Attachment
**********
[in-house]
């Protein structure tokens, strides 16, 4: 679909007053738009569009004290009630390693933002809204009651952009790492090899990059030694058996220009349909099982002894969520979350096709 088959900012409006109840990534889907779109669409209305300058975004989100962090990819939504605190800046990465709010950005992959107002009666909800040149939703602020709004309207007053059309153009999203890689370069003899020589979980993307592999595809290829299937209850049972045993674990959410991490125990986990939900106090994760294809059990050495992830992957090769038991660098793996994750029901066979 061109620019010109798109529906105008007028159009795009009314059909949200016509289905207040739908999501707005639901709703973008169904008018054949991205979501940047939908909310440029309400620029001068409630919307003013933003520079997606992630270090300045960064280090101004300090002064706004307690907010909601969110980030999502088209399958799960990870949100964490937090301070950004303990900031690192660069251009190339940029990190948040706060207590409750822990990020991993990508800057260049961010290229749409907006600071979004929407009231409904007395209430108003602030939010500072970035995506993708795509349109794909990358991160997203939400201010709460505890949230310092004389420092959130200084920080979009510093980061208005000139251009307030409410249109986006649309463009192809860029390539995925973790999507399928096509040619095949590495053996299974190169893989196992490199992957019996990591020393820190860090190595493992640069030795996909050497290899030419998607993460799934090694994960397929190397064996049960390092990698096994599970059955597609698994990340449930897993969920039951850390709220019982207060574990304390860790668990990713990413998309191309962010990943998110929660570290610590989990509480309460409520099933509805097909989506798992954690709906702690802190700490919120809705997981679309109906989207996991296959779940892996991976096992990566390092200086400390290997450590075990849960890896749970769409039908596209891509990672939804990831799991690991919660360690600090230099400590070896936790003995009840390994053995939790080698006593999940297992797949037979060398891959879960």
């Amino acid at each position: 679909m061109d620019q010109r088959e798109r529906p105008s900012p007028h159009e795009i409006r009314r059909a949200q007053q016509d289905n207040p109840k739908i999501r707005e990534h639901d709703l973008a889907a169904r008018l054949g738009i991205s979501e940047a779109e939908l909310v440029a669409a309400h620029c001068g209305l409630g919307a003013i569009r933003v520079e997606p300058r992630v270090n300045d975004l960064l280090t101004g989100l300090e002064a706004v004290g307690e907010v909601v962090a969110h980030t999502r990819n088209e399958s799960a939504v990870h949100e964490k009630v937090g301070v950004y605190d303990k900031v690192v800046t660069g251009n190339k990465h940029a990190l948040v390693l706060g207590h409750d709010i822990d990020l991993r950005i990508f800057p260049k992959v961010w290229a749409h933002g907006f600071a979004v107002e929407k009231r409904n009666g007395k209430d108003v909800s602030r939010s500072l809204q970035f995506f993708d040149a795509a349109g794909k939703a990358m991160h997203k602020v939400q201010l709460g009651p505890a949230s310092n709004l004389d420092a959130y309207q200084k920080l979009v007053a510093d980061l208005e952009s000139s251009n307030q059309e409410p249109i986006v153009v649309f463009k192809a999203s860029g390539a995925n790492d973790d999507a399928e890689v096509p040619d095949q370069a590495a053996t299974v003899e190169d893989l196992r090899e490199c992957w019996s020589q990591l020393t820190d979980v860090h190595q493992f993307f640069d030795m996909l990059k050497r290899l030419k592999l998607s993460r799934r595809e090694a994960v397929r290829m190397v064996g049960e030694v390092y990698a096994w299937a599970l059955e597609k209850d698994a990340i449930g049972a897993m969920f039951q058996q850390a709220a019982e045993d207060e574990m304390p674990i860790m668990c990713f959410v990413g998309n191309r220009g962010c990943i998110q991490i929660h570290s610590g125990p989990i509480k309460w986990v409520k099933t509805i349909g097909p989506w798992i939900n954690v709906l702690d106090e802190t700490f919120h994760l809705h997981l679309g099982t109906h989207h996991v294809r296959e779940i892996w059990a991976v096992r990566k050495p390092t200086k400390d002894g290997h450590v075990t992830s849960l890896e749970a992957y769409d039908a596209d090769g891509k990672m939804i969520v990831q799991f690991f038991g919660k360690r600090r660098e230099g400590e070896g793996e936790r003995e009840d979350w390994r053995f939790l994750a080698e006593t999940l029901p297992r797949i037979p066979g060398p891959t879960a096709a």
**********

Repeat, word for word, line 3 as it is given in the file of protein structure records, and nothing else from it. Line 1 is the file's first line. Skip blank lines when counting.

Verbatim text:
């Amino acid at each position: 679909m061109d620019q010109r088959e798109r529906p105008s900012p007028h159009e795009i409006r009314r059909a949200q007053q016509d289905n207040p109840k739908i999501r707005e990534h639901d709703l973008a889907a169904r008018l054949g738009i991205s979501e940047a779109e939908l909310v440029a669409a309400h620029c001068g209305l409630g919307a003013i569009r933003v520079e997606p300058r992630v270090n300045d975004l960064l280090t101004g989100l300090e002064a706004v004290g307690e907010v909601v962090a969110h980030t999502r990819n088209e399958s799960a939504v990870h949100e964490k009630v937090g301070v950004y605190d303990k900031v690192v800046t660069g251009n190339k990465h940029a990190l948040v390693l706060g207590h409750d709010i822990d990020l991993r950005i990508f800057p260049k992959v961010w290229a749409h933002g907006f600071a979004v107002e929407k009231r409904n009666g007395k209430d108003v909800s602030r939010s500072l809204q970035f995506f993708d040149a795509a349109g794909k939703a990358m991160h997203k602020v939400q201010l709460g009651p505890a949230s310092n709004l004389d420092a959130y309207q200084k920080l979009v007053a510093d980061l208005e952009s000139s251009n307030q059309e409410p249109i986006v153009v649309f463009k192809a999203s860029g390539a995925n790492d973790d999507a399928e890689v096509p040619d095949q370069a590495a053996t299974v003899e190169d893989l196992r090899e490199c992957w019996s020589q990591l020393t820190d979980v860090h190595q493992f993307f640069d030795m996909l990059k050497r290899l030419k592999l998607s993460r799934r595809e090694a994960v397929r290829m190397v064996g049960e030694v390092y990698a096994w299937a599970l059955e597609k209850d698994a990340i449930g049972a897993m969920f039951q058996q850390a709220a019982e045993d207060e574990m304390p674990i860790m668990c990713f959410v990413g998309n191309r220009g962010c990943i998110q991490i929660h570290s610590g125990p989990i509480k309460w986990v409520k099933t509805i349909g097909p989506w798992i939900n954690v709906l702690d106090e802190t700490f919120h994760l809705h997981l679309g099982t109906h989207h996991v294809r296959e779940i892996w059990a991976v096992r990566k050495p390092t200086k400390d002894g290997h450590v075990t992830s849960l890896e749970a992957y769409d039908a596209d090769g891509k990672m939804i969520v990831q799991f690991f038991g919660k360690r600090r660098e230099g400590e070896g793996e936790r003995e009840d979350w390994r053995f939790l994750a080698e006593t999940l029901p297992r797949i037979p066979g060398p891959t879960a096709a």